Nia Johnson: Black Excellence - Know Your History
Partner: Inspiring Minds NYC
The overall goal of this project is the same reason as to why it is so personal for us as a group. We felt as if for a long time our history was told from one perspective. We wanted to hear our history from our people and also we wanted to know if we had history before slavery. We found it sad we asked that question for so long. We want to ensure that we educate our future leaders to know we have rich roots. We want to empower the young minds of today to insert change for a better tomorrow. We are breaking down Black history, educating youth on laws and their rights and how to implement them when needed. Our goal is to work with rising 9th through 10th grade students. Every student will go through a Rites of Passage that we will co-facilitate with our instructor.
Jaryanna Rivera: #SayTheirMagicMatters
Partner: S.O.U.L Sisters
Our overall goal of the project is to ultimately allow participants to see a way to get involved in organizing and working towards the vision of their liberation. S.O.U.L. Sisters would like to increase the amount of youth in our organizing base so we can create new opportunities for them, continue to keep young people updated with relevant information that affects their communities, and provide the utmost support in their organizing efforts. As a brown person, it is abhorrent to see the difficulties of what I’ve witnessed, heard and personally experienced reduced down to a paragraph in someone’s book or used for convenience to promote a hashtag. I am very passionate about the historic prejudice and discrimination against women and non-binary youth of color as the intersection between my race and gender has caused many to intentionally leave me out of the conversation. I refuse to stand for it.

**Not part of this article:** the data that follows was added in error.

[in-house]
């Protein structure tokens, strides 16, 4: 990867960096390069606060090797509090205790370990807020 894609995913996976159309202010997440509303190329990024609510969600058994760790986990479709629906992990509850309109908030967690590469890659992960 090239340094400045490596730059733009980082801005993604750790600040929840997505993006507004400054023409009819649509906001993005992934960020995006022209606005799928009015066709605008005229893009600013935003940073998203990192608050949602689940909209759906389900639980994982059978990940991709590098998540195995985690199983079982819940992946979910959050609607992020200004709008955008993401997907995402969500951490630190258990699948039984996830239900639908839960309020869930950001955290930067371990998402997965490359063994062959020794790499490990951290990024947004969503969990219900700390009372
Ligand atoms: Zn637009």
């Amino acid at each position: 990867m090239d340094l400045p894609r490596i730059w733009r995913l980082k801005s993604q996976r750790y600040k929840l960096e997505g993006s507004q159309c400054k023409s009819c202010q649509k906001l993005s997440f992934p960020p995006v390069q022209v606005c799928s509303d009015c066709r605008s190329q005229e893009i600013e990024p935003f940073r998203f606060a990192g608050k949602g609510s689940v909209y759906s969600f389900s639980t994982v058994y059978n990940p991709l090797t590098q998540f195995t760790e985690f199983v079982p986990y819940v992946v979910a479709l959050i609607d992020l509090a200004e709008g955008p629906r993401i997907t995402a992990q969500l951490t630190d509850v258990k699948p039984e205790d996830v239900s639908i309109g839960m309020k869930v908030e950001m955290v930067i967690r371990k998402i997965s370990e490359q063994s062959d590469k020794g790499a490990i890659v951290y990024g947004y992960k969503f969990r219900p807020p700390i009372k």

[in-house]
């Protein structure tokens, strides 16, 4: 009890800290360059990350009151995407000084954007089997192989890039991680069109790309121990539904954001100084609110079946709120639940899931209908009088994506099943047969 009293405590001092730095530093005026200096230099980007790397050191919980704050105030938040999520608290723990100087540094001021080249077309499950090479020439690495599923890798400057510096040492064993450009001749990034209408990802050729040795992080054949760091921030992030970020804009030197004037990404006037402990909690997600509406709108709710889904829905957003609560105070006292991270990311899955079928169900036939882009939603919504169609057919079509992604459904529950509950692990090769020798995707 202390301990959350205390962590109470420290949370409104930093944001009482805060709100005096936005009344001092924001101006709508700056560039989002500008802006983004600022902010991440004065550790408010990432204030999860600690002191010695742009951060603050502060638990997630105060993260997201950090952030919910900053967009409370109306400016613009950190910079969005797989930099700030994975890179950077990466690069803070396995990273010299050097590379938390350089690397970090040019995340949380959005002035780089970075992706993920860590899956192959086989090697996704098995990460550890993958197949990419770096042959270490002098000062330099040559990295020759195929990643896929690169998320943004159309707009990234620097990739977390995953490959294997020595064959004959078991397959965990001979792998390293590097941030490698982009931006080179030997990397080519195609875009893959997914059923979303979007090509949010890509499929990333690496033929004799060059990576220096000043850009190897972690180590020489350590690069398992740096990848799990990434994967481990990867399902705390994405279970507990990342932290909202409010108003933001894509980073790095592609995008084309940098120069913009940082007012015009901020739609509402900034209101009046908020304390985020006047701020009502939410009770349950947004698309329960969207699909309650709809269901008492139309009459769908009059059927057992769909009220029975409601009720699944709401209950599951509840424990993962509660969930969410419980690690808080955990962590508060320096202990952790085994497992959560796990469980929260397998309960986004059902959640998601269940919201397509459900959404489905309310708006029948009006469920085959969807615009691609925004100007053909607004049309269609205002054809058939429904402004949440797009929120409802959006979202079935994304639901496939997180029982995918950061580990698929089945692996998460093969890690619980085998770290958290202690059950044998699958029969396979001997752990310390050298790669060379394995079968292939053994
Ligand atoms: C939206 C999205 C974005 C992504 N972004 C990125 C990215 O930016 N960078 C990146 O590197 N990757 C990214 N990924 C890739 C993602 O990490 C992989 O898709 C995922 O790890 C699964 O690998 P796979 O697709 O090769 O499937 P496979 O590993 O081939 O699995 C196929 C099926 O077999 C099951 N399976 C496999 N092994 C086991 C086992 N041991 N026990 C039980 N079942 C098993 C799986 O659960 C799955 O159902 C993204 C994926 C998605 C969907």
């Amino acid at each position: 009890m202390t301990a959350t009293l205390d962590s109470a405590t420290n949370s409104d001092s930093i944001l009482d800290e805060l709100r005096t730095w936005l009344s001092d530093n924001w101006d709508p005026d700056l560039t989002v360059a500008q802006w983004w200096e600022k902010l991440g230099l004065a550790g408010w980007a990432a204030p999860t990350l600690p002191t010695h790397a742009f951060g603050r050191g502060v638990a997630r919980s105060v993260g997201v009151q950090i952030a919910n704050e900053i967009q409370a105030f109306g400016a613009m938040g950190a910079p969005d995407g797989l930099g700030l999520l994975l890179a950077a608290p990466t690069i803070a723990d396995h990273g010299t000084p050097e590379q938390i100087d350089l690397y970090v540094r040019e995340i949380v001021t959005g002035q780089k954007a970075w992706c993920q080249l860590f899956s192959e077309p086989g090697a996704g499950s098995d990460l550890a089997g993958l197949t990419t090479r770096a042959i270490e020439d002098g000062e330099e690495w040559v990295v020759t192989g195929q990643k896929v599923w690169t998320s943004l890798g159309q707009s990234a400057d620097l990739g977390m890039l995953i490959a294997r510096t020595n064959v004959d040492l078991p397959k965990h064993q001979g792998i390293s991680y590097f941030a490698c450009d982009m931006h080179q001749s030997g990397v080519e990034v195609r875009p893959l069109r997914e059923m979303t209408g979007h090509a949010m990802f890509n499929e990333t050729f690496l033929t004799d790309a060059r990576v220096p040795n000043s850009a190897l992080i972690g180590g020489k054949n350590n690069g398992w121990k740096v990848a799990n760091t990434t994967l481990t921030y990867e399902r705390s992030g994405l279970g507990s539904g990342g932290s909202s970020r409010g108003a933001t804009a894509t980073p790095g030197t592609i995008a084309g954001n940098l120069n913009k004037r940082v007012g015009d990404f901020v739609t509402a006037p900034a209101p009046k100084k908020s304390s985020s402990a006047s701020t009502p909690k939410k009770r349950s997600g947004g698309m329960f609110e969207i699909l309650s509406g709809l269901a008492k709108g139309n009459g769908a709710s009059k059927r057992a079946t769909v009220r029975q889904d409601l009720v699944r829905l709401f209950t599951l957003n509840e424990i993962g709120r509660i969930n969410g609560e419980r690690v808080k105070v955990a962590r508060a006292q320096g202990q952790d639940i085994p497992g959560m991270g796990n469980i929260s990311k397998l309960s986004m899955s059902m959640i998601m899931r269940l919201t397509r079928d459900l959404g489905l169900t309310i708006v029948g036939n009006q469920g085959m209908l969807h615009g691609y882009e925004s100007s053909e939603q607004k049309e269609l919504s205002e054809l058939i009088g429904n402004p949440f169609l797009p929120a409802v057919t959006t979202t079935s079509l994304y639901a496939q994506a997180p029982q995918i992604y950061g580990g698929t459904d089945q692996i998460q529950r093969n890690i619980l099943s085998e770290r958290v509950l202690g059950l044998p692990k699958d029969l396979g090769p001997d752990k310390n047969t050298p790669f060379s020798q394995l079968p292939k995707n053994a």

Amanda Lugo: Self Care: Sustaining a Revolution
Partner: Echoes of Incarceration
It’s impossible to separate health, racial justice, and education, and the project I want to do intersects with all of them. The crew of young people I work with at Echoes of Incarceration are all young people directly affected by the criminal justice system. In addition to the everyday struggles that brings, it also means that some of us, like myself, currently have family members incarcerated during the pandemic. Many of us are also out protesting and fighting for change. The mental health stress of all of these situations is real and not talked about enough, and that’s what inspired this project.
Fantasia Monique: BAGS
Partner: Building a Great Start